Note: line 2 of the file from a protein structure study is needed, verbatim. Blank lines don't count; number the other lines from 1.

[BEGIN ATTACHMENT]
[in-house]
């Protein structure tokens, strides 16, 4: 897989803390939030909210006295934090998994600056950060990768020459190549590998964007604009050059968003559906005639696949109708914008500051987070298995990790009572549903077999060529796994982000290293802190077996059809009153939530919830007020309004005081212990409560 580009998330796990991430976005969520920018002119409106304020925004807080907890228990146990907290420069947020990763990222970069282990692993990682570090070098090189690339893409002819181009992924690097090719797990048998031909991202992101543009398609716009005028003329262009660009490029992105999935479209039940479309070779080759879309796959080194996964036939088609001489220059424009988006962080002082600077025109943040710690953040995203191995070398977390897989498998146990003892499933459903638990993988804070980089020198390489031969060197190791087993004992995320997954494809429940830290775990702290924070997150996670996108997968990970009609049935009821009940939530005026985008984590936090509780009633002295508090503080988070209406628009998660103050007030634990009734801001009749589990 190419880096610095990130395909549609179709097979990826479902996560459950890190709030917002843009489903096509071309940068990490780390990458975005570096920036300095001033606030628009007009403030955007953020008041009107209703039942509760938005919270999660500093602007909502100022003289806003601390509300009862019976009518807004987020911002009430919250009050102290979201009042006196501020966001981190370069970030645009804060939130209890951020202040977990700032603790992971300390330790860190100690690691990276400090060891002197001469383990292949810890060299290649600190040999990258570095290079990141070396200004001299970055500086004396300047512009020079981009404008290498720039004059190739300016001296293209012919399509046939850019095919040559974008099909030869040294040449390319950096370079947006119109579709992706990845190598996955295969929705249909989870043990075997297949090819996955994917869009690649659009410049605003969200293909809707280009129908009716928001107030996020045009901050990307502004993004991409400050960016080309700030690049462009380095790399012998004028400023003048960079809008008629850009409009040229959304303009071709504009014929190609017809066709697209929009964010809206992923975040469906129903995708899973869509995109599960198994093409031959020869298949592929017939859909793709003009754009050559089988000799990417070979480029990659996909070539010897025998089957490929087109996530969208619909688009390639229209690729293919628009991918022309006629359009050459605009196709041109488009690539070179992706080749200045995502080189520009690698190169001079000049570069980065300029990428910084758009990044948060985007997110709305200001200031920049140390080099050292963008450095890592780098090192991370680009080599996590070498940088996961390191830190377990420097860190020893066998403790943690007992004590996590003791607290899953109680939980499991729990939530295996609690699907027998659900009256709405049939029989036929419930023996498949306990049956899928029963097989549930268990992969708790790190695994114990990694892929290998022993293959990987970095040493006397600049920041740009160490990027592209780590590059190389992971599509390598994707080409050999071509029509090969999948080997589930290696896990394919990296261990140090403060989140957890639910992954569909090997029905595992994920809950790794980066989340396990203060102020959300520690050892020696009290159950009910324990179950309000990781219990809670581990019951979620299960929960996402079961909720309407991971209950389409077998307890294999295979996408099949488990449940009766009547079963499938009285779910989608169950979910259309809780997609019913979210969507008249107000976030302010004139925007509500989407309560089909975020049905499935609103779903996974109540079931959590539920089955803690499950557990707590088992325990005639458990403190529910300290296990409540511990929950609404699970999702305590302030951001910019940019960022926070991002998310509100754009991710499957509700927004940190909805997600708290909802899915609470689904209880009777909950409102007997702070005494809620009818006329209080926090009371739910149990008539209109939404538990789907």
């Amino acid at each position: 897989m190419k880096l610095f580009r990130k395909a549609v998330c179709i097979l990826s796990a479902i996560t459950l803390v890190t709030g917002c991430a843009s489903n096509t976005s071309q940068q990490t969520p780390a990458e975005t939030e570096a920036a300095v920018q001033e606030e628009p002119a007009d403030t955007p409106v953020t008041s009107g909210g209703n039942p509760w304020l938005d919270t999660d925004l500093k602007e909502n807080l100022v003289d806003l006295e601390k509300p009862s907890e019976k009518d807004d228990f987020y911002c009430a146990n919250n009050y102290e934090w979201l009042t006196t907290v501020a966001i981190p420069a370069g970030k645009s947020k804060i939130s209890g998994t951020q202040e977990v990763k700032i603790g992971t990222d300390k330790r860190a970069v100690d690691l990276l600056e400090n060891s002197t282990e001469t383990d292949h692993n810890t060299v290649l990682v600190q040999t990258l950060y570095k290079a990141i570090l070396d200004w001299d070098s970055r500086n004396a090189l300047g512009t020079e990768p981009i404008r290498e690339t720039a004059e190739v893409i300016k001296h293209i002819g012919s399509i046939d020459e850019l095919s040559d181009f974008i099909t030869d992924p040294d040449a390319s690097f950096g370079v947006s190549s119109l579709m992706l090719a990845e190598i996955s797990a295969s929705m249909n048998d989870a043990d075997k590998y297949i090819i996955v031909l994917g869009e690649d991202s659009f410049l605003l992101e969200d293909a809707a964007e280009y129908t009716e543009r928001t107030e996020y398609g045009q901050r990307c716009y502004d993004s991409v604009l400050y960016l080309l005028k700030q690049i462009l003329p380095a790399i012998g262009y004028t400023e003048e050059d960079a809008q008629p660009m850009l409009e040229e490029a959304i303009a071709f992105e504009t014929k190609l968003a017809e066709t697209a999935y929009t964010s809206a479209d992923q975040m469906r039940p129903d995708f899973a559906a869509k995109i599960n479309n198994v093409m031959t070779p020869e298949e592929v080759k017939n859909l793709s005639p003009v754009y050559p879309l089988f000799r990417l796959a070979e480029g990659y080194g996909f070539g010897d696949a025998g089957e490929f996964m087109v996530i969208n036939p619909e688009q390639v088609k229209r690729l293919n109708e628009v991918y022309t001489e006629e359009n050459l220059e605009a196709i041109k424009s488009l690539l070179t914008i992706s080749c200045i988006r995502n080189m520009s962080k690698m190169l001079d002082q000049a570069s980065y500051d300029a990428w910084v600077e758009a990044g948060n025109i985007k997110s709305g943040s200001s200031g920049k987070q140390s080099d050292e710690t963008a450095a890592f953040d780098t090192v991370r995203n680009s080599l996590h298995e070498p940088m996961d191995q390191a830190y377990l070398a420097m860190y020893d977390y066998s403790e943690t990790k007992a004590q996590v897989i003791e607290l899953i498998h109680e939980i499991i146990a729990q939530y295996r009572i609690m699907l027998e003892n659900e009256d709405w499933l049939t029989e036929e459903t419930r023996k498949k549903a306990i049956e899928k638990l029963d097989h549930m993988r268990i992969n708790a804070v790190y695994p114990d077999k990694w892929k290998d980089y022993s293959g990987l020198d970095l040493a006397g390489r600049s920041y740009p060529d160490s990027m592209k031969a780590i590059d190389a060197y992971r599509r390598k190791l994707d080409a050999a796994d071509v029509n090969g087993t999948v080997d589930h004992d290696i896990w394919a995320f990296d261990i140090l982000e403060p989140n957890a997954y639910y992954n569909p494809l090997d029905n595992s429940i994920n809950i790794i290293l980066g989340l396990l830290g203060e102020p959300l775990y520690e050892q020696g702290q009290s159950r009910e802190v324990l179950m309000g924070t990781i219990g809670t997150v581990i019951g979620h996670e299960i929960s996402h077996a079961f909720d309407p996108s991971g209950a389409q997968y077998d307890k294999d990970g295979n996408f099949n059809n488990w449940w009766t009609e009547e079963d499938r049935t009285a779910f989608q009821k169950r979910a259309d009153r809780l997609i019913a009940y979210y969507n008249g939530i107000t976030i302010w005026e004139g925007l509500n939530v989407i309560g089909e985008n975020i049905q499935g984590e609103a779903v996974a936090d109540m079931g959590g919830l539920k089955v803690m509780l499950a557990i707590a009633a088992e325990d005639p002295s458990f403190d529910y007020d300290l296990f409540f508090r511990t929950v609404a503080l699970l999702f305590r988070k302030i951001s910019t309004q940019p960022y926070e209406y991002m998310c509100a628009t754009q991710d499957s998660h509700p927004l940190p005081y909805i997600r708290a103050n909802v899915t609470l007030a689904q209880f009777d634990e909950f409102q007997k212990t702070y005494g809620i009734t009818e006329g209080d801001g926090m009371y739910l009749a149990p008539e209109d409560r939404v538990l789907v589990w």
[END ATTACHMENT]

């Protein structure tokens, strides 16, 4: 897989803390939030909210006295934090998994600056950060990768020459190549590998964007604009050059968003559906005639696949109708914008500051987070298995990790009572549903077999060529796994982000290293802190077996059809009153939530919830007020309004005081212990409560 580009998330796990991430976005969520920018002119409106304020925004807080907890228990146990907290420069947020990763990222970069282990692993990682570090070098090189690339893409002819181009992924690097090719797990048998031909991202992101543009398609716009005028003329262009660009490029992105999935479209039940479309070779080759879309796959080194996964036939088609001489220059424009988006962080002082600077025109943040710690953040995203191995070398977390897989498998146990003892499933459903638990993988804070980089020198390489031969060197190791087993004992995320997954494809429940830290775990702290924070997150996670996108997968990970009609049935009821009940939530005026985008984590936090509780009633002295508090503080988070209406628009998660103050007030634990009734801001009749589990 190419880096610095990130395909549609179709097979990826479902996560459950890190709030917002843009489903096509071309940068990490780390990458975005570096920036300095001033606030628009007009403030955007953020008041009107209703039942509760938005919270999660500093602007909502100022003289806003601390509300009862019976009518807004987020911002009430919250009050102290979201009042006196501020966001981190370069970030645009804060939130209890951020202040977990700032603790992971300390330790860190100690690691990276400090060891002197001469383990292949810890060299290649600190040999990258570095290079990141070396200004001299970055500086004396300047512009020079981009404008290498720039004059190739300016001296293209012919399509046939850019095919040559974008099909030869040294040449390319950096370079947006119109579709992706990845190598996955295969929705249909989870043990075997297949090819996955994917869009690649659009410049605003969200293909809707280009129908009716928001107030996020045009901050990307502004993004991409400050960016080309700030690049462009380095790399012998004028400023003048960079809008008629850009409009040229959304303009071709504009014929190609017809066709697209929009964010809206992923975040469906129903995708899973869509995109599960198994093409031959020869298949592929017939859909793709003009754009050559089988000799990417070979480029990659996909070539010897025998089957490929087109996530969208619909688009390639229209690729293919628009991918022309006629359009050459605009196709041109488009690539070179992706080749200045995502080189520009690698190169001079000049570069980065300029990428910084758009990044948060985007997110709305200001200031920049140390080099050292963008450095890592780098090192991370680009080599996590070498940088996961390191830190377990420097860190020893066998403790943690007992004590996590003791607290899953109680939980499991729990939530295996609690699907027998659900009256709405049939029989036929419930023996498949306990049956899928029963097989549930268990992969708790790190695994114990990694892929290998022993293959990987970095040493006397600049920041740009160490990027592209780590590059190389992971599509390598994707080409050999071509029509090969999948080997589930290696896990394919990296261990140090403060989140957890639910992954569909090997029905595992994920809950790794980066989340396990203060102020959300520690050892020696009290159950009910324990179950309000990781219990809670581990019951979620299960929960996402079961909720309407991971209950389409077998307890294999295979996408099949488990449940009766009547079963499938009285779910989608169950979910259309809780997609019913979210969507008249107000976030302010004139925007509500989407309560089909975020049905499935609103779903996974109540079931959590539920089955803690499950557990707590088992325990005639458990403190529910300290296990409540511990929950609404699970999702305590302030951001910019940019960022926070991002998310509100754009991710499957509700927004940190909805997600708290909802899915609470689904209880009777909950409102007997702070005494809620009818006329209080926090009371739910149990008539209109939404538990789907």